Y’all ever get to wondering? Like how come pregnant ladies aren’t supposed to eat peanut butter or brie cheese? Is there anything cuter than baby sea otters? Why are we still clinging to the metric system? And how did that delicious frothy beer make it to the glass in front of me?
How does that work? And how do consumers decide what beer to buy? A group of citizens from Rocktown decided to find out. Last Thursday night we made the drive south to our sister from another mister city of Staunton to see if we could find some answers. If you aren’t from around here (and we know who you are because you don’t know how to pronounce Staunton, nor will I teach you because it’s our way of identifying people who aren’t from around here) then you don’t know that Mockingbird has gotten to be a pretty big deal.
Owner Wade Luhn has brought all things local under one charming and chic rooftop. Supporting Shenandoah Valley food producers in the restaurant and area musicians in the music hall, Mockingbird is an ideal venue for community gatherings. Every third Thursday Mockingbird holds a free admission film night presented by Transition Staunton Augusta and Staunton Green 2020. This particular Thursday the film selection was Beer Wars and featured a brewer’s dinner with the folks from Blue Mountain Brewery. Matt Nucci, Taylor and Mandy Smack: the Blue Mountain team drove over from Nelson County to talk about beer, eat good food, watch the movie and discuss their personal hop battles.
Beer Wars (2009), directed by Anat Baron is a wakeup call for consumers of beer. If you want your craft brewing small business loving blood to get boiling, definitely rent this one asap (fyi: it’s a watch instant on Netflix). Check out the preview:
One particularly scary thing about the film is the rate at which the big three (Anheuser-Busch (InBev), Miller and Coors) are buying up breweries just for use of their name! Feeling threatened now that many Americans are looking to small owned, quality breweries for their drinking choices, the big guys are fighting back. Not only are they buying up small craft breweries, they are also creating their own “craft beer” labels and putting them on the shelf next to real microbrews. Can we talk for a minute about Blue Moon? I have seen so many, particularly ladies, who love to drink Blue Moon. Here is a video extra from Beer Wars address the myth that Belgians are behind this one:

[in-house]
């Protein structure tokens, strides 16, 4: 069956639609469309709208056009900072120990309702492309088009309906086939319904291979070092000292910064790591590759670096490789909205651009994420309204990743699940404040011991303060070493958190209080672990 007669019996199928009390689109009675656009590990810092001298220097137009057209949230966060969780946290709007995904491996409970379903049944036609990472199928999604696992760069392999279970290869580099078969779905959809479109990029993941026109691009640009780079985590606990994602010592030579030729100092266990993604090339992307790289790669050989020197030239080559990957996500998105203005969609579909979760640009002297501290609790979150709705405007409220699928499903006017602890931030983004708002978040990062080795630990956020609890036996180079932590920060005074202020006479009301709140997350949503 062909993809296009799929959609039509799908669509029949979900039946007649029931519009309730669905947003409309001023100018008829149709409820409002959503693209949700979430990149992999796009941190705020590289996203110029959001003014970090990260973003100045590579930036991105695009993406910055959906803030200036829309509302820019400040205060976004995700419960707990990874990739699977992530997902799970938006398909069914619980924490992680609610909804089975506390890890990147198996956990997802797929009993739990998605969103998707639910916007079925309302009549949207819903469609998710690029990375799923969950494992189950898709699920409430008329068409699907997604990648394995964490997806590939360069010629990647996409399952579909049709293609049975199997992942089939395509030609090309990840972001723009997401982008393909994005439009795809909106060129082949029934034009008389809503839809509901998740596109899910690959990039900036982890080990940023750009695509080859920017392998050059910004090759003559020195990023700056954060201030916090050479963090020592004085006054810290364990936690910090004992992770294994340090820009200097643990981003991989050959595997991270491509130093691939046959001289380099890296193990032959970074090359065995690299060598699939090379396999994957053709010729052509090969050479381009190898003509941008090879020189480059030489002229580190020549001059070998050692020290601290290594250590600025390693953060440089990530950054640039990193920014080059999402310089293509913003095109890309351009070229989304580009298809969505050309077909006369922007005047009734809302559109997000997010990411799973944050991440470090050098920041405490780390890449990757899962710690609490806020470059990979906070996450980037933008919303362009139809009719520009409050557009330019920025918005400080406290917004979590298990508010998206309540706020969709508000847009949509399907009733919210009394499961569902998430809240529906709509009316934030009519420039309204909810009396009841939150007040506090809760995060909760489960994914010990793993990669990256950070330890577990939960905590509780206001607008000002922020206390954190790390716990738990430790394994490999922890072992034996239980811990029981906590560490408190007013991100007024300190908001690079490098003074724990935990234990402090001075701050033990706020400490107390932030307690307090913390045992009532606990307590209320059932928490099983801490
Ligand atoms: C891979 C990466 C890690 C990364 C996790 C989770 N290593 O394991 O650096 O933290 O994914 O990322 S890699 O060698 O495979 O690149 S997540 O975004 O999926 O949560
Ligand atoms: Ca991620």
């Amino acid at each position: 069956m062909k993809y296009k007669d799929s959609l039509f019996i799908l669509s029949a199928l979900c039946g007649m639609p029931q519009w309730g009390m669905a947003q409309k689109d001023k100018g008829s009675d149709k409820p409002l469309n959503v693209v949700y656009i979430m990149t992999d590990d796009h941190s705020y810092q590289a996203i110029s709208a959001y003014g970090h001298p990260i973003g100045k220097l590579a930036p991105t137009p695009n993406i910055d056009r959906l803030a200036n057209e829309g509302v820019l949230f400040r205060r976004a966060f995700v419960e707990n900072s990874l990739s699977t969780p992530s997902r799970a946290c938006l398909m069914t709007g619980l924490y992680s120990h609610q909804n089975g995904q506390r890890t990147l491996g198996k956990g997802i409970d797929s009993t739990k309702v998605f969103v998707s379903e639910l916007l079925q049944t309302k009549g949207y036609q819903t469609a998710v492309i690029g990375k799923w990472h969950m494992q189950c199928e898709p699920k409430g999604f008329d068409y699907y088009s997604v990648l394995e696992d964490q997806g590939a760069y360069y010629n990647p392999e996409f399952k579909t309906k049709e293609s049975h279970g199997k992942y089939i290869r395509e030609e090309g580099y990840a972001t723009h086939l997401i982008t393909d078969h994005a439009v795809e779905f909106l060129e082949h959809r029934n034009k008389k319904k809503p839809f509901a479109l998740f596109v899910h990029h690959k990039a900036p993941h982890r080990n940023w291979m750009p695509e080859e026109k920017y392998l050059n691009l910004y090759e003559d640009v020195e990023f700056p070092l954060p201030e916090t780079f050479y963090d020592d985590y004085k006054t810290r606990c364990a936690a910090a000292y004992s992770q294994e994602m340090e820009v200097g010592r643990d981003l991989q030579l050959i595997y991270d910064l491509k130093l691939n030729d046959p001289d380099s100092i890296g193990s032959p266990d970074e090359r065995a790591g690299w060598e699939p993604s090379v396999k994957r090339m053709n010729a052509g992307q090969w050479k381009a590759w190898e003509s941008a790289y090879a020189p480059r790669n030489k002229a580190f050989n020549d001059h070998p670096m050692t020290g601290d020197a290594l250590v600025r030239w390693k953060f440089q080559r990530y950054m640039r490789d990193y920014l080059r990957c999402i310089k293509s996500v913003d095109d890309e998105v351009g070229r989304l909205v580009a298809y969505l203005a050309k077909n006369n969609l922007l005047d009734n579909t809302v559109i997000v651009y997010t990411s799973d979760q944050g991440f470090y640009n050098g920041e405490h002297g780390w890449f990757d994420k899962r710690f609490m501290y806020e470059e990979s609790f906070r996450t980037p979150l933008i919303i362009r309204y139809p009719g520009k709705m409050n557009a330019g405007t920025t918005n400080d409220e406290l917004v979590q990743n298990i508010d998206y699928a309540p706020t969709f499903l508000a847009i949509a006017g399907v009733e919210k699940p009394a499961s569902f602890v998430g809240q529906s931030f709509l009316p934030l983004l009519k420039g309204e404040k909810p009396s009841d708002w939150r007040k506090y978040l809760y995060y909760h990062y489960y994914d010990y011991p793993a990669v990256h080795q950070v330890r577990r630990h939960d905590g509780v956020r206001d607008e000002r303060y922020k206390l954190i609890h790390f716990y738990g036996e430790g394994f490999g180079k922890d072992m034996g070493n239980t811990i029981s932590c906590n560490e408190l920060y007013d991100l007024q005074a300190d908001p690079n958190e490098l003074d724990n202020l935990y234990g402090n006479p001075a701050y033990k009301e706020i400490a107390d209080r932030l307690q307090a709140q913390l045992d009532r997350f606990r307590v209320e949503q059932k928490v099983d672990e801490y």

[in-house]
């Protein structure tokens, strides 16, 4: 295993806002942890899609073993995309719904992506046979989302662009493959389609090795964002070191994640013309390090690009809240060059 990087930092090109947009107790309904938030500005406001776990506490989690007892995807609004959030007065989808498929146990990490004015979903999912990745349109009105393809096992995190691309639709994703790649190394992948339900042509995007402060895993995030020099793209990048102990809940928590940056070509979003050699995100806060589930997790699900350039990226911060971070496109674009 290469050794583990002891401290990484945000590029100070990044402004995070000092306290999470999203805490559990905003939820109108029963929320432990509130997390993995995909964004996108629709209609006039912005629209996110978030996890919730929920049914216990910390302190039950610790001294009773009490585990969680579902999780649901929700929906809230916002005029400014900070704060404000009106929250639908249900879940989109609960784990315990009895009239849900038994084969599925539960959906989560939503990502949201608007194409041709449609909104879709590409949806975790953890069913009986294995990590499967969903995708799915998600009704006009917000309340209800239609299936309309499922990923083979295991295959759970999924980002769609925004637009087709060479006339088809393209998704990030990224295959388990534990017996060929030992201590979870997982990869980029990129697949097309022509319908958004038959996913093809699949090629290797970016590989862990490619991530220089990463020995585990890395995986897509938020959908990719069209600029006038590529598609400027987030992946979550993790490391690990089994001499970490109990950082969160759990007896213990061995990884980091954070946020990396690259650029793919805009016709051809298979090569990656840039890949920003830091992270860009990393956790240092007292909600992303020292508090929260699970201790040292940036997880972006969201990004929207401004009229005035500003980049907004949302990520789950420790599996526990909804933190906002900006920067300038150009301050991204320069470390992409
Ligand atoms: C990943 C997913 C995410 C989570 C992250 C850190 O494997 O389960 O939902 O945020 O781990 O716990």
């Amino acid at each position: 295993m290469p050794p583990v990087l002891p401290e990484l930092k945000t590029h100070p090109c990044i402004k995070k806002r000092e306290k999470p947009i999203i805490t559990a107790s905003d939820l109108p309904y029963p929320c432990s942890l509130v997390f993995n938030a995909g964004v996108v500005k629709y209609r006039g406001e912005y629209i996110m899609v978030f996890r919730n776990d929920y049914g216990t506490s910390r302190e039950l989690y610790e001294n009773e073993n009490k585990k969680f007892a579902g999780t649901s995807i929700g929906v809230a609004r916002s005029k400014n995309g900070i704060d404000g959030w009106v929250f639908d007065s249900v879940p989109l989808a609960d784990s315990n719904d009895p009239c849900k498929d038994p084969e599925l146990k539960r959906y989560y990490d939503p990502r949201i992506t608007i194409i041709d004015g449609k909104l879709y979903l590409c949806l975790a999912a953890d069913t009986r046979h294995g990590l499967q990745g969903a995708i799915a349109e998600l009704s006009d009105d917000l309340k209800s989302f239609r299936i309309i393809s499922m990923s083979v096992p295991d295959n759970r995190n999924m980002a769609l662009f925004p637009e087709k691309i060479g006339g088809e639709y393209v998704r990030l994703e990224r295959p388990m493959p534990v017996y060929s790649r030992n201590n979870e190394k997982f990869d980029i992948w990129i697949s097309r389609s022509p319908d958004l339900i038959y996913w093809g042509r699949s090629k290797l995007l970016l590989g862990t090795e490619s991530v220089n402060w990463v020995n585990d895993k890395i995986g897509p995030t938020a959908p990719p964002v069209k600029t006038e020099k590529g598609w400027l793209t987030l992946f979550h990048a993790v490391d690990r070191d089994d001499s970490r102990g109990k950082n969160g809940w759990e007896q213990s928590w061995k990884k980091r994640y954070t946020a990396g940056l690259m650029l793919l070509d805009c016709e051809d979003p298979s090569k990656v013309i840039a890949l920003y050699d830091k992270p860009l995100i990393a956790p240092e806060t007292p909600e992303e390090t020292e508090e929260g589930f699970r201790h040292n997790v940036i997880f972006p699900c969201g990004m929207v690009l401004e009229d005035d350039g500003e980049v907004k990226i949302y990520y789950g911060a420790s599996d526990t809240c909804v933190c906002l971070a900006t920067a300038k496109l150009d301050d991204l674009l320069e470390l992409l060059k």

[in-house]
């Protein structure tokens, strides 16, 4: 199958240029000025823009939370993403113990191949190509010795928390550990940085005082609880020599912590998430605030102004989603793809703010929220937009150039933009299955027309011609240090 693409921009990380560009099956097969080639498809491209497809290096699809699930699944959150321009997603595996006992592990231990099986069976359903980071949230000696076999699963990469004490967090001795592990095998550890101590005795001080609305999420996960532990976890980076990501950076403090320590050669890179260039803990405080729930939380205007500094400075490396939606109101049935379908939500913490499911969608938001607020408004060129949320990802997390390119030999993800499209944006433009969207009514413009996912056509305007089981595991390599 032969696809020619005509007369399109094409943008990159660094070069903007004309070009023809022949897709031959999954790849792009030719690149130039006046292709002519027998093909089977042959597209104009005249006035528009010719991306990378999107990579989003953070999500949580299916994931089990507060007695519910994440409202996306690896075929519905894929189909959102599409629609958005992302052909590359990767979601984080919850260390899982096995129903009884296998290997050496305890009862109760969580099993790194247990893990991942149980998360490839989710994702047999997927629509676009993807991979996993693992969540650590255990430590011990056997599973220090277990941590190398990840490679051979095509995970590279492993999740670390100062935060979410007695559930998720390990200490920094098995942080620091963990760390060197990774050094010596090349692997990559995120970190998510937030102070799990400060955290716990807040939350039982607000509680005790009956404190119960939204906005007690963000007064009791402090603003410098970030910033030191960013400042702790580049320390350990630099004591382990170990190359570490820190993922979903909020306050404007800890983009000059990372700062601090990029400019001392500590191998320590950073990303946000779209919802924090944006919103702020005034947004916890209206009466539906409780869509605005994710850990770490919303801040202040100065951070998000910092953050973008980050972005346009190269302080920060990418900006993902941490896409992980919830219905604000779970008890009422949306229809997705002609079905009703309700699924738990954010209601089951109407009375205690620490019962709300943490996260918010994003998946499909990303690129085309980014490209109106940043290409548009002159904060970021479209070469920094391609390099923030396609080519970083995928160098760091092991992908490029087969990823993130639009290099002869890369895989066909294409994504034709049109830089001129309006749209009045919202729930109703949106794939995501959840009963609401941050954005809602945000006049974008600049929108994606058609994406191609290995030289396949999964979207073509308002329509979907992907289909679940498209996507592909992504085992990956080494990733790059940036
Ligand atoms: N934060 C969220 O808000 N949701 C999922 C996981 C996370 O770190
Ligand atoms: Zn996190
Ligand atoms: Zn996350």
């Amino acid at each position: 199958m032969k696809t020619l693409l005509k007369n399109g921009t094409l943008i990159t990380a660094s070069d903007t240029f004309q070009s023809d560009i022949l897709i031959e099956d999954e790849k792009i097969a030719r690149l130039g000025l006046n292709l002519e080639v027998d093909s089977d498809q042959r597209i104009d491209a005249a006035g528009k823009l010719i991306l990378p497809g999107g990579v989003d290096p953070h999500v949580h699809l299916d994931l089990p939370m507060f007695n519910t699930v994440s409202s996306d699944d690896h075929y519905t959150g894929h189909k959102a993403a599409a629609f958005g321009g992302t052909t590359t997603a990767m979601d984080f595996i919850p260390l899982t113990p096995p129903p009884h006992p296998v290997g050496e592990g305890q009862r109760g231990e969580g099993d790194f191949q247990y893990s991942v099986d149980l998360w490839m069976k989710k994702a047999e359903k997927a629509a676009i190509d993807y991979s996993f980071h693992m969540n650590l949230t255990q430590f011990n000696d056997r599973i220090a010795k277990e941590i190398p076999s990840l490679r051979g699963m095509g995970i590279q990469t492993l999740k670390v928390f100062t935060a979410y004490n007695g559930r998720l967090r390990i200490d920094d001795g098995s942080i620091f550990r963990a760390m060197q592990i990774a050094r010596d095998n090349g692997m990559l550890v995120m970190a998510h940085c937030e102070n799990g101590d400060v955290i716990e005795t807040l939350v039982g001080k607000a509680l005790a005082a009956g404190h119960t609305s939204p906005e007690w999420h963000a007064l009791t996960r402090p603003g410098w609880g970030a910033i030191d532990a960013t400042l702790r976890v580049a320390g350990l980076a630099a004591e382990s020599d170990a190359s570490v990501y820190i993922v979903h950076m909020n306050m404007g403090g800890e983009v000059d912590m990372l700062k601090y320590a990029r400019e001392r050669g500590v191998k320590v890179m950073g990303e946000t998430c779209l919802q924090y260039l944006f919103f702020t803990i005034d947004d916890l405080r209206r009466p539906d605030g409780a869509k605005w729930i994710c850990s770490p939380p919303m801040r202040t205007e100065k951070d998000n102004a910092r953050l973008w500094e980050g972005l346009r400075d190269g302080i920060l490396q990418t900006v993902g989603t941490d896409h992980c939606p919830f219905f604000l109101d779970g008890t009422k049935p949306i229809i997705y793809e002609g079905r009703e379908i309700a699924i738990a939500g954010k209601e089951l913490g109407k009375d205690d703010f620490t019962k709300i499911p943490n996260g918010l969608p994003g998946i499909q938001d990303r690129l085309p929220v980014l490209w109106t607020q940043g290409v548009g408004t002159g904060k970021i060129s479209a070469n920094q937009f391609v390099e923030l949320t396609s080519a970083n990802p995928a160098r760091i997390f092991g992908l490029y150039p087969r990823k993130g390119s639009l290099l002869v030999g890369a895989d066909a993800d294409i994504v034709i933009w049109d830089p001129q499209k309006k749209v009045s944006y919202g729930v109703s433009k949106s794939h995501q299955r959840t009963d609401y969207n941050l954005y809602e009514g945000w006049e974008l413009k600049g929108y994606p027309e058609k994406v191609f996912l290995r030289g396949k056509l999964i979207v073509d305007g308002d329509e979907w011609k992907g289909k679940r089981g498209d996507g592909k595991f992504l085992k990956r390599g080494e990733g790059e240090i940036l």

It’s not a craft beer people! Nor, for that matter, is Shocktop. And just because you put a pair of shades and a mohawk on an orange slice doesn’t make it cool. Help fight the stupid by taking these wannabees out of the hands of friends and replacing them with a nice Abita Purple Haze, a lovely Allagash White, or a refreshing Lost Coast Great White. Hoegaarden is a great alternative, even though InBev has the distribution rights on that one too! ARGH can’t win!!!
Beer Wars also challenges those who claim to enjoy drinking one of the big three (who are actually now the big two following the merger of Miller and Coors). It makes me want to submit certain friends to a blind beer test like they did in the film and see if they can actually tell the difference. It’s served ice cold so you can’t taste how bland and yellow it is. Now some of those same misguided friends may also say, “whatever my wallet is tight, I want to get my drink on for a lower price.” Taylor Smack says wrong: as most craft beers have a higher abv you are getting more buzz for your buck when you buy one of his six packs.
It seems like Virginia is at least is winning some battles, if not the war. Blue Mountain Brewery may not be able to get into major grocery chains like Martins or Harris-Teeter after being elbowed out by big beer. But their persistence and DIY style has made them attractive to restaurants and groceries specializing in the eat locally movement. Nucci and the Smacks grow their own hops in the front yard of the brewery and people drive out to Nelson County (which is pretty much out of the way of anything) to enjoy the patio and scenic mountains. Every time I’ve gone, the place has been packed! Taylor says ultimately he would like continue to expand, but never let it get away from hands on.
The meal was $35 and paired four beers (Blue Mountain Classic Lager, Full Nelson
Virginia Pale Ale, Pumpkin, and Dark Hollow Bourboun Barrel Aged Stout) with four courses. I particularly enjoyed the non-traditional Pumpkin. Taylor Smack told the audience he wanted to stick with a more natural pumpkin flavor, steering away from the brewing trend of adding nutmeg, ginger or other spices found in pumpkin pies. I found it to be a refreshing twist on the style. Dark Hollow is well worth the trip to Nelson County, big on that bourbon flavor but doesn’t drown you with it.
It was a great night and exciting to listen to the shocked comments of an audience who had just learned the truth about beer. It definitely inspires one to question before you sip.
As to my original thoughts from the beginning of the article: does one really want to get pregnant if one can’t enjoy peanut butter, brie or an amazing beer? Hmmm … that whole motherhood thing still is not compelling enough.